18 September 2016
Two events happened this weekend that brought me immense joy and satisfaction. Over the past couple of years, my friend Kofi Akpabli and I have been contributing our bits to the rejuvenation of a reading culture in Ghana, augmenting the efforts of organizations such as the Writers Project of Ghana (WPG holds a book reading at the Goethe Institute on the last Wednesday of every month) and Ghana Association of Writers who hold a fortnightly GAW Sunday event of book reading and poetry plus events on special days such as the upcoming GAWBOFEST which will be holding on 21st September, a holiday. In recent times, I have heard about other initiatives such as the one by Read Ghana, which is focused on providing Community Lead Read Literacy Services for Children in under-served areas in public primary schools, with other children in the community benefit as well. This effort is spearheaded by two amazing ladies – Klenam and Mary – and they have their next reading clinic slated for 21 September at Madina and Kwabenya. As I love to say, more vim to all the persons involved in these initiatives, which require our support.
Maukeni Padiki Kodjo is a blogger, writer and law student. She is the reigning Blogger of the Year, as awarded by Blogging Ghana, which is the key platform that organizes and provides an avenue for bloggers and persons who use social media to disseminate contents to connect and improve. Keni, as her admirers and followers call her, has been sharing her short stories in series on her popular blog kenikodjo.com. Some of the titles that she has churned out recently include Know Thy Man and Capital High. These stories are engaging and have huge following, who interact with the writer and offer creative suggestions for how the stories should unfold! What more can a writer wish for, eh? I see these stories quickly transiting onto screen soon, but we will discuss that some day.
This intense engagement should be part of the reasons why, after wrapping up on the latest series Know Thy Man, Keni decided to organize what, to me, is a first in Ghana: a meet-up for the fans of a blog to interact with the writer, her stories and characters, and to generally fraternize. According to Keni, the agenda included:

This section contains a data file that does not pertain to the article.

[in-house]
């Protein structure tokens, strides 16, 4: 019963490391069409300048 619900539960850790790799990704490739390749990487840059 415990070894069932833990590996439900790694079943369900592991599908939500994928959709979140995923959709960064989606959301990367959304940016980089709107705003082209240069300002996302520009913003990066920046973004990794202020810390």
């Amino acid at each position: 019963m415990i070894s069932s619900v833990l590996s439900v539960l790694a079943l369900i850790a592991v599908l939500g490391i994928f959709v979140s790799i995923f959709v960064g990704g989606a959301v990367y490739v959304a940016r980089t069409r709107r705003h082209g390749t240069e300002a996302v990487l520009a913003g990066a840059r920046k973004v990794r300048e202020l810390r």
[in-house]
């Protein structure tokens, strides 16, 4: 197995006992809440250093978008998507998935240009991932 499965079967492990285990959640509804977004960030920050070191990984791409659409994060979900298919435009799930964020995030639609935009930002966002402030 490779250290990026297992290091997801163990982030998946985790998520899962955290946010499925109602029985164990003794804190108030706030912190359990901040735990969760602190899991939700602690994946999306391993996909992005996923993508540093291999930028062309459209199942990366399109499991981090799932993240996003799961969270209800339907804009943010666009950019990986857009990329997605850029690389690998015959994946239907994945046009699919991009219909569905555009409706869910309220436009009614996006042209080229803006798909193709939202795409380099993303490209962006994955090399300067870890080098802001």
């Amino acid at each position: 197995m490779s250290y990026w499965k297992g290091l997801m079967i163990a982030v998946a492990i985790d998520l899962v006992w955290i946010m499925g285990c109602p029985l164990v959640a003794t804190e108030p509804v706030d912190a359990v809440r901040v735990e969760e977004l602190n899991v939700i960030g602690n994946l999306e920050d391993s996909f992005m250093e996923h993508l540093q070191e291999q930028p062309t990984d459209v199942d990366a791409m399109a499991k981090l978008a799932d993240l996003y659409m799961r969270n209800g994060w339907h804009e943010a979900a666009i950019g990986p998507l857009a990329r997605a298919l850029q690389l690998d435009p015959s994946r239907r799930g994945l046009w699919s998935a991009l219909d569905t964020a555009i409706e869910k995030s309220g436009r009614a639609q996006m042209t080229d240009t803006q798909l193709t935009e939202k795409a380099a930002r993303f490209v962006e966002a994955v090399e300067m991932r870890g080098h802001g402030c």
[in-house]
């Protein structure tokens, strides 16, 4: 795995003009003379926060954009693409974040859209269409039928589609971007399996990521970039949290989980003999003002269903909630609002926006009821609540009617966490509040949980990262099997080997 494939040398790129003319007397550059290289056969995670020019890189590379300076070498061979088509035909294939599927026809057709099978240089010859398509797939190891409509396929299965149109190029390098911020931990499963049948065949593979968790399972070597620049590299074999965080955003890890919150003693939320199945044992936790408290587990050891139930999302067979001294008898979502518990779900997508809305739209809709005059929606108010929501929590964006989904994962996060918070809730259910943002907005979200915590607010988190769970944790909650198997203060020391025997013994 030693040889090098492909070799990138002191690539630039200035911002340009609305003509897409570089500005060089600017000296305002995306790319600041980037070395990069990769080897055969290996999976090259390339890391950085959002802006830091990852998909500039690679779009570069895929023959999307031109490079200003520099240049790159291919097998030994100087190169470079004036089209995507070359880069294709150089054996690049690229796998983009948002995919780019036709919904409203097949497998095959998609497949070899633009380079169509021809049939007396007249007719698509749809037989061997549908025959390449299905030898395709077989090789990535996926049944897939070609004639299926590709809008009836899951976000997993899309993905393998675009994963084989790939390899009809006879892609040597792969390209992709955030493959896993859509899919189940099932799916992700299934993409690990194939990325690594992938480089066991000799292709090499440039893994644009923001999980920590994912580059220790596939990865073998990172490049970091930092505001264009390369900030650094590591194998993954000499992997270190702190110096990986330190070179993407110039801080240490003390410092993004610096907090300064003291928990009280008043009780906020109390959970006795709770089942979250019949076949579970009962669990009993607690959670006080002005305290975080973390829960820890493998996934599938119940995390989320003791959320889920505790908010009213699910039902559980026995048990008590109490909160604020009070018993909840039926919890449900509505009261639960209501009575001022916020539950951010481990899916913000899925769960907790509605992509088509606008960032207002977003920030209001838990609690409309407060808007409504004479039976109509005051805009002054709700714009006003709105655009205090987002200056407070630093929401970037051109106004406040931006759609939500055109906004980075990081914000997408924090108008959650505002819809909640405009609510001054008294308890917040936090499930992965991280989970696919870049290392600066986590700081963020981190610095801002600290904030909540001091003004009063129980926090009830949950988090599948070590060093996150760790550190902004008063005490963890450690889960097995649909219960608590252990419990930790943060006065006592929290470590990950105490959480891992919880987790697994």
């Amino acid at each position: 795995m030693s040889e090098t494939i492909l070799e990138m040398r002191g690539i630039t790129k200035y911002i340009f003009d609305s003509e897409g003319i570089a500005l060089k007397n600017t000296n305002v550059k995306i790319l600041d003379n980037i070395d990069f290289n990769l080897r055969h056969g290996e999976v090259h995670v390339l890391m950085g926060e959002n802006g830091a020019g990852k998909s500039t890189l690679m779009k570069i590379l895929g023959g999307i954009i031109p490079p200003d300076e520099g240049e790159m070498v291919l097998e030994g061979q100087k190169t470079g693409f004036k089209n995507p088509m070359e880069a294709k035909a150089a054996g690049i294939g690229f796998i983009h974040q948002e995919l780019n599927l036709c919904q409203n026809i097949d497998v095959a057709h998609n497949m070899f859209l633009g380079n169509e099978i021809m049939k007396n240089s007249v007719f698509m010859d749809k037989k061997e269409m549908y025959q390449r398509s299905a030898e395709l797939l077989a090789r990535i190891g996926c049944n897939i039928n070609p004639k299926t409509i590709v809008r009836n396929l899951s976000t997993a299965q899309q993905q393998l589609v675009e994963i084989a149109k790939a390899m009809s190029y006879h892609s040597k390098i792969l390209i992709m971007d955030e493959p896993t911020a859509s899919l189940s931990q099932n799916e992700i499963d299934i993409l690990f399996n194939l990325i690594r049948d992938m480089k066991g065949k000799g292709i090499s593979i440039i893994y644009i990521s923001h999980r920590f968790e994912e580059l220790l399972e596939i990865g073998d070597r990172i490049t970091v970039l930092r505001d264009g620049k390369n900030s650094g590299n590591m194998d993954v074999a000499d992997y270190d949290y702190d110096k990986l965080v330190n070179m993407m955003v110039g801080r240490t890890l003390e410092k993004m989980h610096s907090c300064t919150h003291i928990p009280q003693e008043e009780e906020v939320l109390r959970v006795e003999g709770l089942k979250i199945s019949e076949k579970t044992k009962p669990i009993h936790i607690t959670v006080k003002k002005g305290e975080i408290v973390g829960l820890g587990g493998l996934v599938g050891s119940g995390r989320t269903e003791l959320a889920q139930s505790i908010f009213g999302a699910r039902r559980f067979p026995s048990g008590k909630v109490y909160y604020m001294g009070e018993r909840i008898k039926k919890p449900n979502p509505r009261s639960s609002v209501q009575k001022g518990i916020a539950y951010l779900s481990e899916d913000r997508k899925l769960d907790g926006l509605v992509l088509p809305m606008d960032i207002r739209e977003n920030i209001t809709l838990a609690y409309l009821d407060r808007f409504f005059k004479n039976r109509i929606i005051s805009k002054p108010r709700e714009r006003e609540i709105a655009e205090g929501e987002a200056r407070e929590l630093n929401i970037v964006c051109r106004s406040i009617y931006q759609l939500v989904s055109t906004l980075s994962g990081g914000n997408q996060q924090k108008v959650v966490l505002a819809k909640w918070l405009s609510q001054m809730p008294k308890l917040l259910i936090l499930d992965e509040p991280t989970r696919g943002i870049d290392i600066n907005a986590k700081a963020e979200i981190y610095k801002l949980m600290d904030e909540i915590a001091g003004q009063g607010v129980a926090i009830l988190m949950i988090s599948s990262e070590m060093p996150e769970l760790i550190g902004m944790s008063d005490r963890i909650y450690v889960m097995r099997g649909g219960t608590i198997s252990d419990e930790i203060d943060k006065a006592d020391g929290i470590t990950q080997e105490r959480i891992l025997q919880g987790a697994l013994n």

* Ask me anything’, an interactive Q and A
* Trivia quizzes
* ‘What would you have done?’ based on the #KnowThyMan series
* Photo shoots with some of the Kenikodjo characters
* Lots of networking and nibbles
And fun it was! I was unable to attend due to flight difficulties which meant I was able to get to Accra on the morning of 18th September, instead of the afternoon of the previous day as I had intended. However, again a mark of ingenuity on the part of Keni and her team, the meet-up was telecast live on Facebook, so I could follow live for a brief period but spent my evening watching the close to three hours video. In the words of Keni, “it was lit”! Young people gathering to discuss stories, characters, plots and literature. I was particularly impressed with the knowledge of the characters in the stories and quotes from the various series that the audience displayed during the trivia quiz session. Kudos to Keni! This column will be bringing you an interview with this amazing writer some time soon.
I have been part of a couples fellowship for about 14 years. This is a group of about ten couples who meet regularly to pray, study scriptures, discuss our marriages, relationships, children and other related concerns. And also to create a platform as friends to share our challenges for mutual support. And we do have fun too!
A couple of months ago, one of our members suggested that I should also make time to read to our children during one of our meetings. A bit like learning to bring charity home, since she is supposed to begin at home! After one postponement, we planned and held it on 18 September.